But there’s an analog to this kind of process, working physically, and working virtually with unexpected, partially unstable modular creations. Working with the free and open source software modular platform VCV Rack, he’s created some wild ambient constructions:

Or the two together:

Eno and Reich pepper the cultural references, but there are aesthetic cues from Indonesia, too, I think (and no reason not to tear down those colonial divisions between the two spheres). Here’s a reinterpretation of Balinese culture of the 1940s, which gives you some texture of that background and also his own aesthetic slant on the music of his native country:

Check out the releases, too. These can get angular and percussive:

— or become expansive soundscapes, as here in collaboration with Sofia Gozali:

— or become deep, physical journeys, as with Jazlyn Melody (really love this one):

Here’s a wonderful live performance:

I got hooked on Fahmi’s music before, and … honestly, far from playing favorites, I find I keep accidentally running over it through aliases and different links and enjoying it over and over again. (While I was just in Indonesia for Nusasonic, it wasn’t the trip that made me discover the music – it was the work of musicians like Fahmi that were the reason we all found ourselves on the other side of the world in the first place, to be more accurate. They discovered new sounds, and us.) So previously:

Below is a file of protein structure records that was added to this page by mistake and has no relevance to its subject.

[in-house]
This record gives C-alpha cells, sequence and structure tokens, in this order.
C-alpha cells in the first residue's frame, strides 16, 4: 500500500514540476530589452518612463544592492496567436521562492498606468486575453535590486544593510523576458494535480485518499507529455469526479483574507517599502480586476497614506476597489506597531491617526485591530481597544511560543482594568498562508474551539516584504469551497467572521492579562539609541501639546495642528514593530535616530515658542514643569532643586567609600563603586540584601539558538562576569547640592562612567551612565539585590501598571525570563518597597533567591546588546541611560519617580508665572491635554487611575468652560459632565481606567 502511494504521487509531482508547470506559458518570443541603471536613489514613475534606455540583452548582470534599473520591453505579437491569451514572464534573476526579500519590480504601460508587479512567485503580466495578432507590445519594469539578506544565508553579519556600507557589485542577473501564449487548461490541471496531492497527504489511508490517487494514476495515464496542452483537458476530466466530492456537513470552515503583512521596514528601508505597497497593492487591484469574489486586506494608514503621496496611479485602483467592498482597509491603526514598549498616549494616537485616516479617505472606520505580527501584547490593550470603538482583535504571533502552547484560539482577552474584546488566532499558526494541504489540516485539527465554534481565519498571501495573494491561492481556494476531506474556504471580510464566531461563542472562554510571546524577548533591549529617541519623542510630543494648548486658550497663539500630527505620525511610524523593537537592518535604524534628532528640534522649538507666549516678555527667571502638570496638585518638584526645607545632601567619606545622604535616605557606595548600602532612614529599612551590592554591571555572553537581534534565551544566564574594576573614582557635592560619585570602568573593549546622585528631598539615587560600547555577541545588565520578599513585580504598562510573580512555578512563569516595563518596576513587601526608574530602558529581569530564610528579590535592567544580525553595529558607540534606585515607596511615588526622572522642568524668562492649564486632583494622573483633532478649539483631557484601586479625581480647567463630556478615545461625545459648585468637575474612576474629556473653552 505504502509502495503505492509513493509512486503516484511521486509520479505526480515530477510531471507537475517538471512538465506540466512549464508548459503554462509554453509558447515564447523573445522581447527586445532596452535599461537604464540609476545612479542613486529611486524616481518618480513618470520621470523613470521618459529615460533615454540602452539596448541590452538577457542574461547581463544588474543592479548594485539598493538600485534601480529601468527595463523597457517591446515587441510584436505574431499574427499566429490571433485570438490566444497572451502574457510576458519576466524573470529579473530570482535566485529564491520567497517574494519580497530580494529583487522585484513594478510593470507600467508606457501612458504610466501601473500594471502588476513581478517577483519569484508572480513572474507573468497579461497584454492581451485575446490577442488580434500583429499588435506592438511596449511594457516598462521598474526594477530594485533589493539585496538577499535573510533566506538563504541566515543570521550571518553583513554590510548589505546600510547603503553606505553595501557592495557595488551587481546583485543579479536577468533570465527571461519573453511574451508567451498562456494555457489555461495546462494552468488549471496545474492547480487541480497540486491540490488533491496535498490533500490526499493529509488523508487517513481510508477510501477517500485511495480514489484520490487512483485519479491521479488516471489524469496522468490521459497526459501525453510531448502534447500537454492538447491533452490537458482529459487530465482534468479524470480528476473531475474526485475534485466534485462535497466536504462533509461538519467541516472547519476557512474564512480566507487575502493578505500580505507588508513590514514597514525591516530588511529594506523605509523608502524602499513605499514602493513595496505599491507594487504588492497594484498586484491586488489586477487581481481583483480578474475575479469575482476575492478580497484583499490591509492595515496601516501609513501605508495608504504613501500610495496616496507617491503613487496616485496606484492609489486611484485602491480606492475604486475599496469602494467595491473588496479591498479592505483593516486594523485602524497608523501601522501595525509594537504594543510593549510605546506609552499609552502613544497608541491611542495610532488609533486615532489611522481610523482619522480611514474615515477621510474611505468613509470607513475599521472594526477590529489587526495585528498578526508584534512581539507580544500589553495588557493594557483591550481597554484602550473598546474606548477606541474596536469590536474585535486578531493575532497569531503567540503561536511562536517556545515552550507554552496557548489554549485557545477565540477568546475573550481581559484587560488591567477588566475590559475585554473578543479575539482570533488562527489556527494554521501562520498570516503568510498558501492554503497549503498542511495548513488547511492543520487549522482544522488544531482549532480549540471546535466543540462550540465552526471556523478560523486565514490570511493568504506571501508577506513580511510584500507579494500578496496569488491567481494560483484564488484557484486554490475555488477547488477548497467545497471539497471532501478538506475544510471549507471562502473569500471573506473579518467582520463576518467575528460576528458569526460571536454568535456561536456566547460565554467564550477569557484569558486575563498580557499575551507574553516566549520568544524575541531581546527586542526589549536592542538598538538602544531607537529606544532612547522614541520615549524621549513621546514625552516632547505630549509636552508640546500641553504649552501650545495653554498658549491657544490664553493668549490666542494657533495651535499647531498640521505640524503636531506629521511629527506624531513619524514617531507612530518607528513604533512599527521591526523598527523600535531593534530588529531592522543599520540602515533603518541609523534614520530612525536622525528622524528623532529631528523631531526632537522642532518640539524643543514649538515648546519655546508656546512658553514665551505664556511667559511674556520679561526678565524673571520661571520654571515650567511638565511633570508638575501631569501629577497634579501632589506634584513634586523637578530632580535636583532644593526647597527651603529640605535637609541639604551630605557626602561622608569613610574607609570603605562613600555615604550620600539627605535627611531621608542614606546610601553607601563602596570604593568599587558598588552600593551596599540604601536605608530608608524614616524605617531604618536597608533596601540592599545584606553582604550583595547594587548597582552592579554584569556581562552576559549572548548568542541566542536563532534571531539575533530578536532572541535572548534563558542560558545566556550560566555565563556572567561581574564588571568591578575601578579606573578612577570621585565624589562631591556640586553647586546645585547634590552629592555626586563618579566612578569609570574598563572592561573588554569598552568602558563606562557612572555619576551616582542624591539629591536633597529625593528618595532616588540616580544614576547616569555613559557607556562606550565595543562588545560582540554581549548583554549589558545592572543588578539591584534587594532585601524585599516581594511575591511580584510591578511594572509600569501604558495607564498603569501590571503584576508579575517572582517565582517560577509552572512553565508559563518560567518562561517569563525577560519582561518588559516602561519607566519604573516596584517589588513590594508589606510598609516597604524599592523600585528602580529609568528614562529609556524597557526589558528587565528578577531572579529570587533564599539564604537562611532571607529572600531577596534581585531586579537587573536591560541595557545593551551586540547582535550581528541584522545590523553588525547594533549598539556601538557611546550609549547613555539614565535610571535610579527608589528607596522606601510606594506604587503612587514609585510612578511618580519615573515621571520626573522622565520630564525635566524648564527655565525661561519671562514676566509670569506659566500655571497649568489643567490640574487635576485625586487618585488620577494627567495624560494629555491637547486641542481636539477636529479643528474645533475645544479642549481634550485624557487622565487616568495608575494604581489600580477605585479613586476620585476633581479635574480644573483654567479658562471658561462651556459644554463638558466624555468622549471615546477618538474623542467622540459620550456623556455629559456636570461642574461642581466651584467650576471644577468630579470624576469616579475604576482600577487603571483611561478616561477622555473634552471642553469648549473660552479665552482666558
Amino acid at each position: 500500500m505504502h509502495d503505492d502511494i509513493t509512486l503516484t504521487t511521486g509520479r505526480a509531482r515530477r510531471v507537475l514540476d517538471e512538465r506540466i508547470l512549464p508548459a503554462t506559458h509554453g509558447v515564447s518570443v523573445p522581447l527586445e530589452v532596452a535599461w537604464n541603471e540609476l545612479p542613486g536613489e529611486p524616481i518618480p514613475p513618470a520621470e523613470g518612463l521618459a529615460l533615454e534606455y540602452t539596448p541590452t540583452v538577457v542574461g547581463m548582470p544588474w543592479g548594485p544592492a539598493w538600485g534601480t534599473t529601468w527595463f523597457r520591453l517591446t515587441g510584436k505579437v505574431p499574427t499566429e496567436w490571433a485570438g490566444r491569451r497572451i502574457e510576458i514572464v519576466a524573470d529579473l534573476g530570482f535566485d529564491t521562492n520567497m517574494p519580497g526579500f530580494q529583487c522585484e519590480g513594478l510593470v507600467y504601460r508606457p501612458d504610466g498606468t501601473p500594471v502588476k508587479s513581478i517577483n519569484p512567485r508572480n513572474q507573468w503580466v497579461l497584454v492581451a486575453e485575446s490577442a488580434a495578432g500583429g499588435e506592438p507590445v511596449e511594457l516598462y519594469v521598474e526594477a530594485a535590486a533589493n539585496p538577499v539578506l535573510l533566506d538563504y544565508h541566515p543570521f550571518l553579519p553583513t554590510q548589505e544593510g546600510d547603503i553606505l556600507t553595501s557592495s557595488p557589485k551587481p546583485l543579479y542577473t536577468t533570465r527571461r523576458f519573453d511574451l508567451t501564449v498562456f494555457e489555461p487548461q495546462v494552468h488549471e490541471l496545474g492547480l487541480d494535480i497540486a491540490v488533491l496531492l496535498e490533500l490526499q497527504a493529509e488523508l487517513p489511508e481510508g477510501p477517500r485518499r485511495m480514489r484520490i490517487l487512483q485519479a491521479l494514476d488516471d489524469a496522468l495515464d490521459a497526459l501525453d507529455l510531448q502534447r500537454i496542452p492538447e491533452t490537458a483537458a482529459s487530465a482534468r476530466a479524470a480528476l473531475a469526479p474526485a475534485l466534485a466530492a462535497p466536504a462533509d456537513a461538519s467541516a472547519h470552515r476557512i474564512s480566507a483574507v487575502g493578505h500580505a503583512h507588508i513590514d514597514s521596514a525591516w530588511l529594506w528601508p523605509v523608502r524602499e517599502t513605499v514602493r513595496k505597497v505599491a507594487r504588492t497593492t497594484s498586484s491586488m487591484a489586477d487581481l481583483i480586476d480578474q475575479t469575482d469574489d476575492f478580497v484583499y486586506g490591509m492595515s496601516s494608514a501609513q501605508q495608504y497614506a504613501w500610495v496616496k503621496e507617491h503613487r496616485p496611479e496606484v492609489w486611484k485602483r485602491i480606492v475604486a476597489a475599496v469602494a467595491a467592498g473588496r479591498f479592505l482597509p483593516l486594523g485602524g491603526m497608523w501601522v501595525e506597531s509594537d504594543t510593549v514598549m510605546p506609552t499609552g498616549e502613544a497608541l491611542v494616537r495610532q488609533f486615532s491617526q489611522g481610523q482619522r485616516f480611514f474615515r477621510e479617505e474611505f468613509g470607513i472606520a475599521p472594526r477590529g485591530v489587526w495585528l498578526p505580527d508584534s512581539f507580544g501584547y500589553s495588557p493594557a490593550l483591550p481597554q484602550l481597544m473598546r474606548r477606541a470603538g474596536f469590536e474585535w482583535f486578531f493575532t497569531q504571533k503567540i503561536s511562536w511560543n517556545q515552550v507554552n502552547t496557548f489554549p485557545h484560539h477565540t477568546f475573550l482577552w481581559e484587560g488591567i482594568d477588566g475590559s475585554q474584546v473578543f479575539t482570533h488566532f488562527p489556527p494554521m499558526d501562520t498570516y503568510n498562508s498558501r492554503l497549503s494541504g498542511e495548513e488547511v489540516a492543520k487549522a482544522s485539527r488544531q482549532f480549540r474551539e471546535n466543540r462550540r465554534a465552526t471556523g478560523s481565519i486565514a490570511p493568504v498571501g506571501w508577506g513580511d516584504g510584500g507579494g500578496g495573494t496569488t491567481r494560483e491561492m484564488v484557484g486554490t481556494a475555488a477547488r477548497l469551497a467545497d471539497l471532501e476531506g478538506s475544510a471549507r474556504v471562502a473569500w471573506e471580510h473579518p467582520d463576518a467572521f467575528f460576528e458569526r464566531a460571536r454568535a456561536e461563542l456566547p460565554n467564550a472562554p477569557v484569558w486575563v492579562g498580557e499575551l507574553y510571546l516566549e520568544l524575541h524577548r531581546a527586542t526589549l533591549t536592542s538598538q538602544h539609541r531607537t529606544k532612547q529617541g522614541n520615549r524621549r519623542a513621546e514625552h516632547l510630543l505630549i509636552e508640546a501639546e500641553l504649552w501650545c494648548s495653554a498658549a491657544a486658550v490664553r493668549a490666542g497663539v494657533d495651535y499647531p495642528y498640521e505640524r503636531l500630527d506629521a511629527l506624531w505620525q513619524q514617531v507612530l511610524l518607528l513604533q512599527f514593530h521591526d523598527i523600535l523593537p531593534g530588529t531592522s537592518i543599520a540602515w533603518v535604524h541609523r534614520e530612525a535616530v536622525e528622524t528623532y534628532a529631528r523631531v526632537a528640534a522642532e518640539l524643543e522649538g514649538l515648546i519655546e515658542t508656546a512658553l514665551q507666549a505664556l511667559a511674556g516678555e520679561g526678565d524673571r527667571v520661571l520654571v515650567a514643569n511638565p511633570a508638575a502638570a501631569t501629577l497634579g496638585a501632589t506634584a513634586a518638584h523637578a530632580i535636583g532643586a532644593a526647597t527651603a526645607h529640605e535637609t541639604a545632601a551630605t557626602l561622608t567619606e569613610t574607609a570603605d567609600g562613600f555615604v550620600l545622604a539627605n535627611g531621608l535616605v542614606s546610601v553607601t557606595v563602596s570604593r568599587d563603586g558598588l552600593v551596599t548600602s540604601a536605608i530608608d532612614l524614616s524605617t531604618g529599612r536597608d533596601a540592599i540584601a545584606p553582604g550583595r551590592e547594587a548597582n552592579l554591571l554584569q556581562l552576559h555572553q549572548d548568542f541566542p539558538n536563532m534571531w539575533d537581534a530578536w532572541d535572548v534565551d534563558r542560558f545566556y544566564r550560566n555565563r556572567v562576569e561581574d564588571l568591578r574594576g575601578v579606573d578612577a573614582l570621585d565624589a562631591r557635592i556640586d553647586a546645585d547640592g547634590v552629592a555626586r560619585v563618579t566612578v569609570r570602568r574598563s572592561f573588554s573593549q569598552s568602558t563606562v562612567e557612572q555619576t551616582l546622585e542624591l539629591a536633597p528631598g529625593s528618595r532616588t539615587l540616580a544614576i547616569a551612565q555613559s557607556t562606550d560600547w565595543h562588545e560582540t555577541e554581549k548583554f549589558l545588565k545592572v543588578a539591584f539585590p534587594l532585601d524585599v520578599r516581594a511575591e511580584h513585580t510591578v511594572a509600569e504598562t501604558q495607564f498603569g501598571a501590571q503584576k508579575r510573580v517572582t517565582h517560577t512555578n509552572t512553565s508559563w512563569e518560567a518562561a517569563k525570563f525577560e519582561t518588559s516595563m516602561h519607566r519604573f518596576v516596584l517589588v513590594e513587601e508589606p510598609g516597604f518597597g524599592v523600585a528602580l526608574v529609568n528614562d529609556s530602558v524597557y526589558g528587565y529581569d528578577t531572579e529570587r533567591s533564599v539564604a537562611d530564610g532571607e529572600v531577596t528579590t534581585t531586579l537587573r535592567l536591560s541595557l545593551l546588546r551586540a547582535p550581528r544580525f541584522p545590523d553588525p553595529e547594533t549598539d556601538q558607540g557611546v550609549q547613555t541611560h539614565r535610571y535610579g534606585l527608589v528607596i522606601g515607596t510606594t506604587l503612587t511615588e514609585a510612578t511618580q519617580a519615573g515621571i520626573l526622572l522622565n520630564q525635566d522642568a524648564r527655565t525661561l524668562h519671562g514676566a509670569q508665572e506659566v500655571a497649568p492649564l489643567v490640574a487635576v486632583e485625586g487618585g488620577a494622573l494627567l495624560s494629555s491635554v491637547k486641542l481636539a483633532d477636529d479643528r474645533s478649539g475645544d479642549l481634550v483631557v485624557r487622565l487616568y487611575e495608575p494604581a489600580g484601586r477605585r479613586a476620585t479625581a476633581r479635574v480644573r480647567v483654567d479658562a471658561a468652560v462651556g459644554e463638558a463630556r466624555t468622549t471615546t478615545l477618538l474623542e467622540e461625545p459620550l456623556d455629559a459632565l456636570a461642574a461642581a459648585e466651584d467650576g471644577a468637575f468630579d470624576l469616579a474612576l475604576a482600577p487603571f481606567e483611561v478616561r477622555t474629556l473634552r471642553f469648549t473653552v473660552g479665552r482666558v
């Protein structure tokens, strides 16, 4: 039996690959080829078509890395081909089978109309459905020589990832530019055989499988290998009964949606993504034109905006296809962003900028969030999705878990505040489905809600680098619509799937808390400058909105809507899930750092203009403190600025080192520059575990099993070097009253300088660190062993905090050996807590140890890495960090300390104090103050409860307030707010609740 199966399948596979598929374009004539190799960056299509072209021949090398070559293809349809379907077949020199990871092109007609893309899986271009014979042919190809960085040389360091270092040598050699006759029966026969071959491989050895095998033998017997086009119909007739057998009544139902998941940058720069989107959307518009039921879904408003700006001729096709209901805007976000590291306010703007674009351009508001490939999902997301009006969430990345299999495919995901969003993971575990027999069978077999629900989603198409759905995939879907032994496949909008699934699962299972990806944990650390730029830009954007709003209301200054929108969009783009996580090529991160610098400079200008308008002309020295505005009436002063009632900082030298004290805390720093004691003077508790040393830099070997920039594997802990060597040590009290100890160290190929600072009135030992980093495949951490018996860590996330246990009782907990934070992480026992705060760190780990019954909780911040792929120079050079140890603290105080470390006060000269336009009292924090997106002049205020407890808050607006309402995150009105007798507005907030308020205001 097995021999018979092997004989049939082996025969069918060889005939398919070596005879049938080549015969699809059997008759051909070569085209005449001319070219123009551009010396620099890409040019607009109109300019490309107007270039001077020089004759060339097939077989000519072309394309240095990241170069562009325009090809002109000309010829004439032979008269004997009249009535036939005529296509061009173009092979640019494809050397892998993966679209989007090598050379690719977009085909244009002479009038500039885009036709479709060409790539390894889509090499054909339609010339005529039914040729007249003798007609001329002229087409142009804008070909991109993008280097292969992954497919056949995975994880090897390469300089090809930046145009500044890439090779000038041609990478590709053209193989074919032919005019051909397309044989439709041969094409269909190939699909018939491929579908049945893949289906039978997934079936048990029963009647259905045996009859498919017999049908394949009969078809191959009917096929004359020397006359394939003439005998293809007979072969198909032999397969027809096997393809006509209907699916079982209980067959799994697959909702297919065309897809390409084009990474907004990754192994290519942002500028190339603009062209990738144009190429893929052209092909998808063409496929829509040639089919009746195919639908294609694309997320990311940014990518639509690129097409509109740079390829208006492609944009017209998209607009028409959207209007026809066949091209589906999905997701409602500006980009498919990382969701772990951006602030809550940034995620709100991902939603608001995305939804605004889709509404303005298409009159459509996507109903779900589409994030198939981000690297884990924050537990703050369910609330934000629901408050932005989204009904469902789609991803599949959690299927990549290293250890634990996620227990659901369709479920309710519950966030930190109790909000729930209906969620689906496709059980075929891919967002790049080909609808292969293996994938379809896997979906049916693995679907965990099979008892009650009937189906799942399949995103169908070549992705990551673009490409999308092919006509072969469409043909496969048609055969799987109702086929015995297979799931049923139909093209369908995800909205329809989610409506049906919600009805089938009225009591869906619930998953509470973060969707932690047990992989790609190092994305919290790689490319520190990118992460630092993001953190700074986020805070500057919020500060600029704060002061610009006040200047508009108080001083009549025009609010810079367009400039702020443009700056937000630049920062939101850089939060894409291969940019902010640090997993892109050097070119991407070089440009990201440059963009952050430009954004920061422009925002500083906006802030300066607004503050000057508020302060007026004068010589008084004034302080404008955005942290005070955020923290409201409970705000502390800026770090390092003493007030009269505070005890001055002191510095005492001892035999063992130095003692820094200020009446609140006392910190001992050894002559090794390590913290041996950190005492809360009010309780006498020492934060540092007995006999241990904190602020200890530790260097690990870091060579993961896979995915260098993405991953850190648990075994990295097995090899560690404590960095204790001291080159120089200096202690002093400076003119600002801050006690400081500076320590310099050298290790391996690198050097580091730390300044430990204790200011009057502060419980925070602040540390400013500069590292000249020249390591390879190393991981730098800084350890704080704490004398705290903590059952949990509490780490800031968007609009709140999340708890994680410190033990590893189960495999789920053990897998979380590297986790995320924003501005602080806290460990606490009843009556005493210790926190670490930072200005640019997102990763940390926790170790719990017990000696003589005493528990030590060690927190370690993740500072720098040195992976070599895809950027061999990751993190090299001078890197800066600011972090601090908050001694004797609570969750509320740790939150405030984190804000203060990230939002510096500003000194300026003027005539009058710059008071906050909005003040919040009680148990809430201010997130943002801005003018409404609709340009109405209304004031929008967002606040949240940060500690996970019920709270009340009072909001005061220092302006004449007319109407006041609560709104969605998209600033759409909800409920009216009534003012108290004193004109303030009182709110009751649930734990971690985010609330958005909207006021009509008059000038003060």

The vaporwave Windows 98 startup sound remix no one asked for

http://ideologikal.weebly.com/

https://ideologikal.bandcamp.com/

The post Eerie, amazing sounds from tape loops, patches – like whales in space appeared first on CDM Create Digital Music.

Ecco the Dolphin playthrough with Drexciya music is today’s perfect trip

I don’t know about you, but the next time I need to cool down, trip out, and feel good about the universe, I will turn to this epic playthrough of Ecco the Dolphin with soundtrack by Detroit’s Drexciya. Humans made this. We can follow those humans, or dolphins, or some combination to the future.

Ecco the Dolphin is the 90s Sega Genesis hit developed by Ed Annunziata and Novotrade International. Drexciya is the Detroit futuristic electro duo who imagined an underwater future. Together, they make more sense than peanut butter and jelly, or Dark Side of the Moon and The Wizard of Oz.

Though, to be fair, after I was tweeted at that I should really transcribe the interviews with James Stinson (I should), it is now dangerously possible that I wind up getting sucked into Ecco and some Drexciya records. Uh… whoops.

But let us heed these words, anyway:

I know a lot of people going through a rough time right now – personally, globally. Sing to the shelled ones and they will heal your wounds.

Thanks, David Abravanel, CDM at-large Nerd of All Things Good.